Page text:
First, no, I’ve never read that book, and you probaably know which one I’m talking about. Now, with that said, let’s move on to art. As you’re well aware, I took on a challenge to paint a small 3 x 5 landscape each day in December, drawing inspiration from three tonalist artists. It was definitely a good project for me — probably the most rewarding art challenge I’ve ever done.
Because I’m painting on manila cards, I felt it necessary to prepare the cards with a coat of gesso. For the first five cards, I used white gesso, then did a set of five cards with a golden yellow tone, completed five with a pale blue hue, and then — yep — let ‘er rip with five hot bubble gum pink gessoed cards. After the fantasy of hot pink, I returned to the real world with a toning of light gray. These are the five index card paintings I’m sharing today.
So far, you’ve seen the 10 paintings inspired by works of George Inness, and you’ve also seen the 10 paintings inspired by Charles Warren Eaton. From December 21 through December 31, I drew my inspiration from the landscapes of Dwight William Tryon. Before I began studying tonalism, I knew nothing of this artist, so the project has not only helped me improve my painting skills, but has also given me an opportunity to learn more about art history and the landscape painters who were part of this movement.
I’ve found Tryon’s compositions to be lovely in their simplicity, and I’ve enjoyed working with his paintings. I’ve also found his work to be extremely varied. Some paintings are almost starkly black and white. Others are filled with many different colors.
Here are the first five of my landscape paintings based — quite loosely — on Tryon’s paintings. Please think of these not as copies or imitations of his work, but as my personal interpretations of the scenes he painted.
As always, here’s my disclaimer. The photographs are not good. I’ve found it extremely difficult to get good photos of these little landscapes.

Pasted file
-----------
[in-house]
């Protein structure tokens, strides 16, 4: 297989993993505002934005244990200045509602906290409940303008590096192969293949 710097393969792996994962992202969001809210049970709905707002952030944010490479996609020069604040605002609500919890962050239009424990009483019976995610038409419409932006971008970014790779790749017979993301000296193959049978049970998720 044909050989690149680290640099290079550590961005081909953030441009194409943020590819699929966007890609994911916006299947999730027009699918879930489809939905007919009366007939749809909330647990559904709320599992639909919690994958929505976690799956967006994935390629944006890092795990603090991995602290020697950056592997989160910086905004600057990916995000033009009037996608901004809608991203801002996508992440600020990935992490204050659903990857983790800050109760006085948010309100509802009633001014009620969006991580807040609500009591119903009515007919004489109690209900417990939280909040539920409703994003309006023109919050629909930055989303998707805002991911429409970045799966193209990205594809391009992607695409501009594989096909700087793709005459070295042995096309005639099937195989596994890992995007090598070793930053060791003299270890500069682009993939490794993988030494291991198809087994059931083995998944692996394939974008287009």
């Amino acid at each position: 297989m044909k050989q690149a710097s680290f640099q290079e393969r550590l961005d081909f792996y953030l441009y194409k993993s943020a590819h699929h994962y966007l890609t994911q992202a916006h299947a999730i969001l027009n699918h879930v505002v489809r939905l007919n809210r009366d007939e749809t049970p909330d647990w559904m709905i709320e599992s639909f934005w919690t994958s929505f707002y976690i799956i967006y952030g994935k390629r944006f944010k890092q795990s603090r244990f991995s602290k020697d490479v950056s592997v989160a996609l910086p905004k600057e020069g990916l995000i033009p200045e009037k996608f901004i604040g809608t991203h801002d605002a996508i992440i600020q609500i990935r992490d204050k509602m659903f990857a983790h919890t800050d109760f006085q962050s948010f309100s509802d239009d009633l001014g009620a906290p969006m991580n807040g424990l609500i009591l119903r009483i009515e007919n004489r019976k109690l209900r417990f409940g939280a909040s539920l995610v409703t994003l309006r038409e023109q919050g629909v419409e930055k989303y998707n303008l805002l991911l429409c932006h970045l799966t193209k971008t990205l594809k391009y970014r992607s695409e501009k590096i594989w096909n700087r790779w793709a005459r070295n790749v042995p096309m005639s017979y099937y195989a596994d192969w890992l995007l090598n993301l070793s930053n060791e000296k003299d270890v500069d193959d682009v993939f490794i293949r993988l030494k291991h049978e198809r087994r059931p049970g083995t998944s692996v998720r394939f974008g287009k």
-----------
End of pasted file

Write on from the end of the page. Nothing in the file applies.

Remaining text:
This was my first Tryon-inspired painting, and I liked the simplicity of his composition. To me, this painting shows what I see in tonalism — simple landscapes, natural settings, muted colors, subtle variations, the presence of light.
Painting this scene was interesting. Tryon’s painting is all black and white and, yes, shades of gray. It worked well on the gray-toned card, yet it was a bit challenging to paint. You’ll notice that there’s a house there. You know I don’t do man-made structures very well, and doing it essentially in silhouette made it all the more of a challenge. The most interesting aspect of painting this for me was using all those shades of gray to create a sense of distance and depth.
I enjoyed painting this landscape. After the harsh black-and-white landscape from the previous day, I was surprised and excited to see Tryon using many different colors. I added more brightness and boldness to my painting than he used in the original. Again, after the previous day’s monochromatic scheme, I was ready to break out colors, even ones I don’t normally use in my landscape palette.
On Christmas Eve, my “inspiration” painting was another dull, monochromatic landscape. The composition was lovely, but I wasn’t quite ready to give up on color. My re-interpretation of Tryon’s landscape remained monochromatic, but painted in shades and tones of a silvery-green.
And then came Christmas Day. Although I was taking a holiday from art, I did hurry down to the studio early on Christmas morning to complete my painting for the project. Again, I found a colorful scene awaiting me. Tryon’s painting included lots of very subtle — but very real — color changes. I played a bit with pinks and blues in the sky, but choose to focus instead on the moonlight. So I kept my skies mostly blue with bits of gray and white, and tried to create a visible moon shining through the branches of the trees.
Although this photo looks a bit unfocused, I think this might be one of my favorites from the 31-day project.
Were you to search out and look at any of Dwight William Tryon’s paintings, you might here and there be able to guess at which ones served as my inspiration, but for the most part you would not see any strong resemblance between his works and mine. And I like that. I’m very happy that I’m able to be who I am as an artist, to draw inspiration from different sources, to learn from famous works, and yet still be able to make my own choices in creating art that is personal and meaningful to me.
So here you have five little landscapes, inspired by one artist, all painted on gray-toned index cards, and all showing bits of pieces of the artist I am becoming.